Could it be time to change your mobile app’s strategy, design, or technology? Here are five signs.
Blog two of a series.
In a previous post, we explored some best practices for breathing new life into your organization’s mobile app.
As we begin the new year, now is a good time to take a harder look at your portfolio of mobile websites and apps to assess the need for changes in strategy, design or technology.
But how will you know whether apps or websites in your digital portfolio are obsolete or in need of customer experience improvements?
The good news is you don’t need an army of consultants, designers or technology experts to tell you that your organization’s app or website is obsolete.
Here are five best practices that our Digital team uses to evaluate mobile apps.
Lack of Killer Feature or “Wow” Factor
It is increasingly important to offer a compelling set of features that users love, and keeps them coming back to your app. It is also becoming more difficult to get noticed in today’s crowded mobile landscape, and having a killer feature that makes your app stand out from the crowd is imperative.
You have probably spent lots of time building your app, and have insider knowledge of the most useful features. Use this knowledge to your benefit as you craft your app’s unique selling point. Consider the following:
- Commerce – enable customers to buy or sell products and services from your app
- Operations – enable users to improve the speed and tempo of work flow tasks or data collection, which increases worker productivity
- Marketing – improve customer engagement with timely or location sensitive, personalized information that promotes your organization’s products, services or ideas
It can also be useful to read positive and negative feedback from customer reviews in the app store. This includes customer reviews for your company-branded app as well as third-party apps from competitors and vendors in your industry.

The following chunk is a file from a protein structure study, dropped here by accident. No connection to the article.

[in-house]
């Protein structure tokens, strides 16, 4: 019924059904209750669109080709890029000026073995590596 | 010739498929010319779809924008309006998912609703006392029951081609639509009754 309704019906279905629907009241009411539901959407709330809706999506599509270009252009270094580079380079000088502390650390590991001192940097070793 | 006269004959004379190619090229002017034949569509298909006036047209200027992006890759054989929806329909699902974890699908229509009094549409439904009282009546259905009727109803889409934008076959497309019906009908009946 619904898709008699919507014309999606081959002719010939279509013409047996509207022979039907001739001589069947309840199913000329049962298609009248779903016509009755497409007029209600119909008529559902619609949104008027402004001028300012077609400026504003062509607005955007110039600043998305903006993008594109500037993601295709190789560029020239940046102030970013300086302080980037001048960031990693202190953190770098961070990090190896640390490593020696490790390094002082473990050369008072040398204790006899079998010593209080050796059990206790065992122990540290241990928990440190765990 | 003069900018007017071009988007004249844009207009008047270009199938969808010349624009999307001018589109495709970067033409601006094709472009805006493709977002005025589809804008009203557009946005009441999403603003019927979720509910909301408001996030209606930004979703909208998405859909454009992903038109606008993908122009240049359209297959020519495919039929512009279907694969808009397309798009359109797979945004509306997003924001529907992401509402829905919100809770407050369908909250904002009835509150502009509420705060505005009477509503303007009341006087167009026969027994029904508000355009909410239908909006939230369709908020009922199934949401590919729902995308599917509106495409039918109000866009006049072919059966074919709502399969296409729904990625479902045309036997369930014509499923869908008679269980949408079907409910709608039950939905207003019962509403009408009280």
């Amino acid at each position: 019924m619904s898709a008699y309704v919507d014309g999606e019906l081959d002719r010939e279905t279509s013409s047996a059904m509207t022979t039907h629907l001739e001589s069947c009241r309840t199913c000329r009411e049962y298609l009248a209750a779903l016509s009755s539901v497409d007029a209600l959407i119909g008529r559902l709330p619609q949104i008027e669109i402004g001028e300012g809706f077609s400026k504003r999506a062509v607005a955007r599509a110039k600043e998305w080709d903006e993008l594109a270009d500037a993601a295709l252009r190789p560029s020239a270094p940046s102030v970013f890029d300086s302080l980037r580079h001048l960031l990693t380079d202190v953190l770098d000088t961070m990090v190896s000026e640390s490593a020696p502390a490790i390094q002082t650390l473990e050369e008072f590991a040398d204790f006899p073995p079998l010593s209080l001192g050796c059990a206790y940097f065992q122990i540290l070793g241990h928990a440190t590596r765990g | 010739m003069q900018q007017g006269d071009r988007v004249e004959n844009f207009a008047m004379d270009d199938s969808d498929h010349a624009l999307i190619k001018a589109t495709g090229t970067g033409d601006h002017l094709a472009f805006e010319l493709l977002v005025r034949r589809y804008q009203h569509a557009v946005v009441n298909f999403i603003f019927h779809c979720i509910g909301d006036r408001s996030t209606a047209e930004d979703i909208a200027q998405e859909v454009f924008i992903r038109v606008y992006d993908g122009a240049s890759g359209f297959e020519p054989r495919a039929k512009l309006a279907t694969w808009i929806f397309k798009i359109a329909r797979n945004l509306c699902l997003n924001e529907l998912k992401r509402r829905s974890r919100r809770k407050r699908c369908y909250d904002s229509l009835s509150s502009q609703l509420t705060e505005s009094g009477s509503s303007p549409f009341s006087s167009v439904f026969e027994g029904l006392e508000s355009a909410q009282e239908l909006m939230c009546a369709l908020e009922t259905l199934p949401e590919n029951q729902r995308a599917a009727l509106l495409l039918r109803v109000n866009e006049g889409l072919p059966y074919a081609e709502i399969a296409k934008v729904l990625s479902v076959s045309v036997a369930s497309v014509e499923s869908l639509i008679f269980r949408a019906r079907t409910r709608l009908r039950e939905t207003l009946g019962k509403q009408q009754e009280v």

This raw feedback can serve as an unbiased, “outside-in” perspective for understanding how customers, business partners, employees or other target users experience the highs and lows of different features and usage scenarios.
UX / UI Design is Outdated
Unlike websites, today’s most prevalent mobile operating systems from Apple and Google introduce new navigation patterns and controls, user authentication methods, sensor interface protocols and end-to-end design changes on an annual basis.
Mobile operating systems such as Apple iOS have significantly changed their screen designs over the years.
If your mobile app fails to keep pace with these operating system updates, the result will be lower customer engagement and users will begin looking for more modern alternatives. This is where a well-defined, repeatable design process helps ensure your mobile app remains relevant.
For example, the latest version of Apple iOS 10 includes a number of UX/UI design changes and system features that users love: Notification Center, Touch ID Login and In-App Purchases.
Lack of Personalized Experience (Powered by Digital Analytics)
People have a tendency to adopt and use services and products that are most convenient. In an increasingly digital world, this translates to services that offer instant gratification and simplicity through a highly personalized experience. The ability of mobile websites and apps to deliver these highly personalized experiences has evolved with technology advances in smart phone hardware and software.